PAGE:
Audi A6 marries tech with convention to prove diesel’s worth

In a new car scene predominated by compact and medium sector contenders of all types, Iain Robertson suggests that it is too easy to overlook the dependable large car sector, which is populated by its Germanic rivals, a Swede, a Brit and a Japanese manufacturer.

Ever since Audi adopted its single letter/single number model naming policy, the stalwart A6 has provided a (just) sub-5.0m saloon, Avant (estate) and allroad line-up. Delightfully spacious, possessing an unerringly superior build quality, the latest estate car in 50TDi quattro S-Line form is engagingly handsome and bridges the gap between A4 and A8 models. Its key rivals are the Merc E-Class, BMW 5-Series Touring, Volvo V60, Jag XF and Lexus ES (no estate), which underscore its place in the class.

Conventionality is king in this segment, although Audi digs into its Group’s technological capabilities to result in weight-saving construction (steel substructure, with aluminium elements) and fuel-saving mild hybrid aspects. In fact, the familiar 3.0-litre V6 turbo-diesel (meets EU6 ‘clean’ legislation) produces a moderate 282bhp, allied to 457lbs ft of torque, which enables a 0-60mph acceleration time of just 5.2s, before topping out at a restricted 155mph. It is mated to an efficient 8-speed automatic transmission (with Tiptronic paddles/manual shifter).

To suggest that it is eager would be an understatement. It uses that trough of mid-range punch to make overtakes an effortless breeze. It is exceptionally refined, thanks to partial encapsulation of the engine and first-rate noise suppression. However, its most vital statistic is the 50.4mpg official combined fuel economy and a mere 146g/km CO2 emissions. Carrying a list price of £51,870 (pre-discount) means that road tax will be supplemented with a hefty annual penalty for the first five years that is common for the class but which needs to be factored into any running cost considerations.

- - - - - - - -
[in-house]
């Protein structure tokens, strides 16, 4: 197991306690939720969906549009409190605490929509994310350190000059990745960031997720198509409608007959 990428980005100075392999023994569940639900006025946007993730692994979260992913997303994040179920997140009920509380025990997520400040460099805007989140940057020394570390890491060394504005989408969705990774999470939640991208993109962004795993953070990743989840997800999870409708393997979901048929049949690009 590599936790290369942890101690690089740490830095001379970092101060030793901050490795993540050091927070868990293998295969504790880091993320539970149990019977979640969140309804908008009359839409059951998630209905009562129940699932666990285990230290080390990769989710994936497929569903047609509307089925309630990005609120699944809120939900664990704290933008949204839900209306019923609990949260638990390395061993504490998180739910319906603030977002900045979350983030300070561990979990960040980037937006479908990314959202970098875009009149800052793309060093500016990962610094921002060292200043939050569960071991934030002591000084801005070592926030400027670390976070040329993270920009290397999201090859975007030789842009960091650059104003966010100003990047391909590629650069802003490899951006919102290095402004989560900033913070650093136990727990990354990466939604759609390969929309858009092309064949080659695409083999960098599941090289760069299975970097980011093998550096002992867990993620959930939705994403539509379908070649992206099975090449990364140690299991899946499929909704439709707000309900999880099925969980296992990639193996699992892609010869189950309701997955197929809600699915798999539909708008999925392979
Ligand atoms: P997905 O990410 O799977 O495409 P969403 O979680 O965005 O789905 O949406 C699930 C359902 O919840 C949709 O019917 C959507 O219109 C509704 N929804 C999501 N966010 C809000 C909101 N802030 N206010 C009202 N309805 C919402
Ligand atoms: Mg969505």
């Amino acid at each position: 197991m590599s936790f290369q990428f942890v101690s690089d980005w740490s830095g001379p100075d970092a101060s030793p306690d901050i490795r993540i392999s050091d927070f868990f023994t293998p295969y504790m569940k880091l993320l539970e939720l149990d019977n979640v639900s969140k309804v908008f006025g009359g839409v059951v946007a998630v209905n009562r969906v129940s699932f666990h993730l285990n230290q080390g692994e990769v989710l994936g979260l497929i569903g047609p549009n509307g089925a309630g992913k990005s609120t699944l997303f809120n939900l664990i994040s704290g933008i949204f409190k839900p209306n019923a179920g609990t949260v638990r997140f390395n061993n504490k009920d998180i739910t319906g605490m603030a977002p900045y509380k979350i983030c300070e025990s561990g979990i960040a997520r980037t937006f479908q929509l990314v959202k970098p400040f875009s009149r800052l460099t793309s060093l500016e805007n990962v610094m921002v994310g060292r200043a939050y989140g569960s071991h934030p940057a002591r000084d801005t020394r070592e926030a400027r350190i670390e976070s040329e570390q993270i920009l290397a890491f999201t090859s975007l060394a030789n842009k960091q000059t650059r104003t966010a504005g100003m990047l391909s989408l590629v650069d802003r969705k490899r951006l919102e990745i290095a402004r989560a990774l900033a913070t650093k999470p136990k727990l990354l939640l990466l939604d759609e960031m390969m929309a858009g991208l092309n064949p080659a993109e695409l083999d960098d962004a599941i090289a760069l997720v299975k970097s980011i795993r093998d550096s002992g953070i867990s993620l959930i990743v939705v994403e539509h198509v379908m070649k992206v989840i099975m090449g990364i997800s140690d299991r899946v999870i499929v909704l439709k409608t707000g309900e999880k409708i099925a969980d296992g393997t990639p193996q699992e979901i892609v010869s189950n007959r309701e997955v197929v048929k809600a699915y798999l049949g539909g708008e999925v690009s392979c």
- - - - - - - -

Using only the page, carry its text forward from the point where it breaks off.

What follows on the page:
Naturally, the Avant possesses an accommodating 530-litres of boot space, which almost trebles in practical capacity, once the rear seats are split-folded to increase the deck length. With the seats erected, the amount of rear occupant space is limousine-like. Of course, the front of the cabin is also capacious and exceedingly comfortable, being clad in a leather/Alcantara combo. Mood lighting is applied tastefully and the three digital screens (configurable ahead of the driver; touchscreen atop the centre stack, also configurable; and one for heating/ventilation controls just below) add a touch of class to the stitched leather dashboard.

The driver can also select one of four driving modes, although I felt well-supported and the car felt eminently capable in the default Comfort setting, its electronic damper control compensating for any changes in road surface to provide a firm but resilient ride quality. Grip levels are exceptional and the quattro all-wheel drive system provides expected slip-free traction, regardless of weather conditions. Final credit goes to the outstanding LED headlamp array, which, on ‘auto’ setting, adjusts constantly to provide glare-free night-into-day illumination.

The A6 Avant is priced class-competitively (the test car featuring £11,560’s worth of ‘extras’) and, if you desire a practical and well-proportioned estate car, it more than exceeds expectations.

MSG Summary

Classy, elegant and comfortable, the A6 Avant is a fine contender for large car honours, where high-end space and practicality are the key requisites.

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